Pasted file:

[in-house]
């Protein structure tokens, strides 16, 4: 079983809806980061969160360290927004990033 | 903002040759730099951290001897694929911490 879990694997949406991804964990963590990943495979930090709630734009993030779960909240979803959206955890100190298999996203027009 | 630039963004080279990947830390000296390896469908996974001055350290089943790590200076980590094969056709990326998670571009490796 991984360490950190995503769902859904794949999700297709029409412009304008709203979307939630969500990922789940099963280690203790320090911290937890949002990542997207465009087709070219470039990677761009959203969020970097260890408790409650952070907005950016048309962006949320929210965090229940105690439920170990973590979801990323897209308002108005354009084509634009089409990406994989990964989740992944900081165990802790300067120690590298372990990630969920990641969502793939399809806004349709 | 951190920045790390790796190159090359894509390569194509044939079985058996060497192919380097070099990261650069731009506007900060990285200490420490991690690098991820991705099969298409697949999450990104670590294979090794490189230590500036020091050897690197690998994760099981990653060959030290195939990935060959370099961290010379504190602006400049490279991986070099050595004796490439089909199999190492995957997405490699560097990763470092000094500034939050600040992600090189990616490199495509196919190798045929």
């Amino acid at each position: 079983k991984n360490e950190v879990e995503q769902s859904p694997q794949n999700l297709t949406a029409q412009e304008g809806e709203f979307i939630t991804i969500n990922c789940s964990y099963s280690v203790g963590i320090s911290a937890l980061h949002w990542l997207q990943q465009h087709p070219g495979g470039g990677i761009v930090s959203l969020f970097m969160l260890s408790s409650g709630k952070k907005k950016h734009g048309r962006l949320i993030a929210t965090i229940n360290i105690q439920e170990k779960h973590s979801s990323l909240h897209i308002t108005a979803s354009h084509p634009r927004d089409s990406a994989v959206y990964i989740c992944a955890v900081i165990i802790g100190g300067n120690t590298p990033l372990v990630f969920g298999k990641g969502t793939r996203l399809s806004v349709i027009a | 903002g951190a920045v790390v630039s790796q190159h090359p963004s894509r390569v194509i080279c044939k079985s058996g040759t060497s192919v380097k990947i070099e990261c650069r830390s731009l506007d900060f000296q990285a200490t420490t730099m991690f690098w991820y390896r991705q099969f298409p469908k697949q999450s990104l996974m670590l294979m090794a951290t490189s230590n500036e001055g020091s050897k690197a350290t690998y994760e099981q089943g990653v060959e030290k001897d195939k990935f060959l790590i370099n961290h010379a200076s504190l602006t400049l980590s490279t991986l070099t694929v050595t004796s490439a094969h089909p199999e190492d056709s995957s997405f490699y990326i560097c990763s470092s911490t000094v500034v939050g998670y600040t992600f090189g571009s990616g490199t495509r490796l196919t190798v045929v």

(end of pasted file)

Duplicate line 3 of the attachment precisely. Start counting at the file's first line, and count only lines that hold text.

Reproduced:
């Amino acid at each position: 079983k991984n360490e950190v879990e995503q769902s859904p694997q794949n999700l297709t949406a029409q412009e304008g809806e709203f979307i939630t991804i969500n990922c789940s964990y099963s280690v203790g963590i320090s911290a937890l980061h949002w990542l997207q990943q465009h087709p070219g495979g470039g990677i761009v930090s959203l969020f970097m969160l260890s408790s409650g709630k952070k907005k950016h734009g048309r962006l949320i993030a929210t965090i229940n360290i105690q439920e170990k779960h973590s979801s990323l909240h897209i308002t108005a979803s354009h084509p634009r927004d089409s990406a994989v959206y990964i989740c992944a955890v900081i165990i802790g100190g300067n120690t590298p990033l372990v990630f969920g298999k990641g969502t793939r996203l399809s806004v349709i027009a | 903002g951190a920045v790390v630039s790796q190159h090359p963004s894509r390569v194509i080279c044939k079985s058996g040759t060497s192919v380097k990947i070099e990261c650069r830390s731009l506007d900060f000296q990285a200490t420490t730099m991690f690098w991820y390896r991705q099969f298409p469908k697949q999450s990104l996974m670590l294979m090794a951290t490189s230590n500036e001055g020091s050897k690197a350290t690998y994760e099981q089943g990653v060959e030290k001897d195939k990935f060959l790590i370099n961290h010379a200076s504190l602006t400049l980590s490279t991986l070099t694929v050595t004796s490439a094969h089909p199999e190492d056709s995957s997405f490699y990326i560097c990763s470092s911490t000094v500034v939050g998670y600040t992600f090189g571009s990616g490199t495509r490796l196919t190798v045929v």